Isles of Shoals
Isles of Shoals: Appledore, Cedar, Duck, Lunging, Malaga, Star, Seavey, Smuttynose and White Islands
Islands at The Isles of Shoals
Isles of Shoals Museum
Isles of Shoals Cruises
Isles of Shoals Hotel
Isles of Shoals Folklore
There has been much folklore about ghosts, shipwrecks and buried treasure on the islands. Are any of those legends true? There are clues that there is buried treasure on at least one of the islands. There have been a number of ships that have been shipwrecked on the Isles. On some of the islands, you will find the graves of many of the people who lived on the islands. And we cannot forget to mention the Smuttynose murders which have become the topic of numerous books, and a movie called “The Weight of Water”
Isles of Shoals Lighthouse
The first lighthouse built on the Isles of Shoals was on White Island in 1821. Thomas Laighton became the keeper of the lighthouse in 1839. He lived on the island with his wife and two children, Oscar and Celia. The couple had a third child, Cedric who was born at the lighthouse in 1841. Celia later became the famous poet and author Celia Thaxter. In later years, the United States Coast Guard took over the lighthouse. The lighthouse became completely automated in 1986 and in 1993; the island became the property of the State of NH.
White and Seavey Islands
White Island and Seavey Island are only separated at high tide. White Island is home of the White Island Lighthouse, better known as the Isles of Shoals Light. We have a section of our site dedicated to White Island and the lighthouse with a lot of photos, history, and other interesting information. Check out the White Island Lighthouse page.
Seavey Island is currently only used by Cornell University to protect and study the nesting Tern population in the summer months. There are huts built there by biologists to use for observation of the Terns. The biologists stay at the keepers cottage on White Island and go to Seavey Island during low tide when Seavey is accessible by foot from White Island.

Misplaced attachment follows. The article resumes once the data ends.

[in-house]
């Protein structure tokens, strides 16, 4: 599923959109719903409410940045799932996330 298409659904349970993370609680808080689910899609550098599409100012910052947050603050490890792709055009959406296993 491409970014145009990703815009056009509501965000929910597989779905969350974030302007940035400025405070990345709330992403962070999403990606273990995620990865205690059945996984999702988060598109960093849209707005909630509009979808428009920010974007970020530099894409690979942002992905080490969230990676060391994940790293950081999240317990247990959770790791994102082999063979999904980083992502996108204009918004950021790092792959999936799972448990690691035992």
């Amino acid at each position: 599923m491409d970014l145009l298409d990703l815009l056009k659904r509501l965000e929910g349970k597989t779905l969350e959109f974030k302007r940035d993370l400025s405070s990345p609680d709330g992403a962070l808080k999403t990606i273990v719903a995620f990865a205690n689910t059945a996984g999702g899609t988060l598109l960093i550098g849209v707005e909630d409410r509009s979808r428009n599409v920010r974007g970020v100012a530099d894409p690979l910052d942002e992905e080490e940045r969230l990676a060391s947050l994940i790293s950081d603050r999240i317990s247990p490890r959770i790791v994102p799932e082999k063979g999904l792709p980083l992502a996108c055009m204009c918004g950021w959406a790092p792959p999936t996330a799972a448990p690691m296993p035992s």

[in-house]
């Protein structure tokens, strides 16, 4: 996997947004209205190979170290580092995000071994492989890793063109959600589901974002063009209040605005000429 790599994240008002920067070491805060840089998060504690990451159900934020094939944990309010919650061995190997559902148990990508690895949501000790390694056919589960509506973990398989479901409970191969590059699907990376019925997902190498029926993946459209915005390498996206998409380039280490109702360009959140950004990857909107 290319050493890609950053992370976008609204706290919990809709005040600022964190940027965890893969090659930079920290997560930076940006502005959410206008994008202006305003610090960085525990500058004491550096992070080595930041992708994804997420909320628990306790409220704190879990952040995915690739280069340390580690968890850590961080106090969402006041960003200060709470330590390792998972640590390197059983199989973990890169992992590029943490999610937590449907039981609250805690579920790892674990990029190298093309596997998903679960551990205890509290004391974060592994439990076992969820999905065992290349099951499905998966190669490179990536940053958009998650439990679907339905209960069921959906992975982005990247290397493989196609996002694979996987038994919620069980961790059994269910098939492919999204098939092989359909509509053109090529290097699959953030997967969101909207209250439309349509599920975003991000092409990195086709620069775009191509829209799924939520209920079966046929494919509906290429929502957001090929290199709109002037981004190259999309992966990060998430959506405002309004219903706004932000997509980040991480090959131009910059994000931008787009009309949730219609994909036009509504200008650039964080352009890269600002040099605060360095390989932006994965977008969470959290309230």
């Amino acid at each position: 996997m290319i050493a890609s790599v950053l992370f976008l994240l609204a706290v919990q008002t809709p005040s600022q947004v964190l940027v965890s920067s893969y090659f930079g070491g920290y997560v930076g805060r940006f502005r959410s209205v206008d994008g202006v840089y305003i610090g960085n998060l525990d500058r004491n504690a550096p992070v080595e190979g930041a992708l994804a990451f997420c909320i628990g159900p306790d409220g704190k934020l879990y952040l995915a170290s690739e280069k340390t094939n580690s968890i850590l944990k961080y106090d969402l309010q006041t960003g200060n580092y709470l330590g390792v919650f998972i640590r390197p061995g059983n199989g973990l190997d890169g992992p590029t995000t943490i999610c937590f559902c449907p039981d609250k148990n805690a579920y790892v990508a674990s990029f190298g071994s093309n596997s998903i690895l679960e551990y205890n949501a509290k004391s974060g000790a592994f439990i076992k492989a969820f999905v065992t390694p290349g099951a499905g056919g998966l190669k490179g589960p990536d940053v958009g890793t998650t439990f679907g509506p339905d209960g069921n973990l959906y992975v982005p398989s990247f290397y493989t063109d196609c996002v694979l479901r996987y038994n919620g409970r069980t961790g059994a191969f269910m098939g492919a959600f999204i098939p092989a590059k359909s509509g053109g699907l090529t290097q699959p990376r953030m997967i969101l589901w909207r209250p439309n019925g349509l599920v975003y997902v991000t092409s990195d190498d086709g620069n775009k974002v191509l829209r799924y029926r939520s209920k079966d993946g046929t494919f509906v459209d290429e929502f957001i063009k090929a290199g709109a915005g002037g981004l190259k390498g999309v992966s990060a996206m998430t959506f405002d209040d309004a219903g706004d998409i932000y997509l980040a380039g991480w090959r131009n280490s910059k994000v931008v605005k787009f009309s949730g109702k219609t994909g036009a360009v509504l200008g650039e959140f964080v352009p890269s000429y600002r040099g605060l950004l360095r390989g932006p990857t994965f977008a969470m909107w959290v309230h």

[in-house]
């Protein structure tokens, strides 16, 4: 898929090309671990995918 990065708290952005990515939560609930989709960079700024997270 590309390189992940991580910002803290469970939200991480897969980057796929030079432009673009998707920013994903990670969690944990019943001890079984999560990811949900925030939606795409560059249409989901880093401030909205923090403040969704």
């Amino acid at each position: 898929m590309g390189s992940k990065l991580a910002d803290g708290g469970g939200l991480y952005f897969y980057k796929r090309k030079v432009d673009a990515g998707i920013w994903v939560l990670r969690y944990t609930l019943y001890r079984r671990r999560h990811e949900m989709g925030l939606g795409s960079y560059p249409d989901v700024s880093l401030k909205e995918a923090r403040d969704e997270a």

Star Island was annexed to the town of Rye in 1876. It is now owned by the United Universalist Association and the United Church of Christ. Star Island is home to the Oceanic Hotel. In 2008, personal retreats were allowed so the public could stay on the island for up to a week. Star Island was first used by fisherman in the 1600’s. The first permanent settlers came to the island in 1677 when Appledore Island started charging taxes to their residents.
Housing boomed in 1715 when a mass migration occurred. The island became scarce during the American Revolutionary War but populated again when the Oceanic Hotel was built. The hotel industry didn’t last long because mountain resorts were becoming increasingly more popular. Today, there are about 90 college students who live on and care for the island in the summer and about nine staffers live on the island year round. Besides the Oceanic hotel, the island is home to other smaller hotels, a marine lab, a floating dock, 2 tennis courts, 2 playgrounds, a day care, a gazebo and an old stone chapel.
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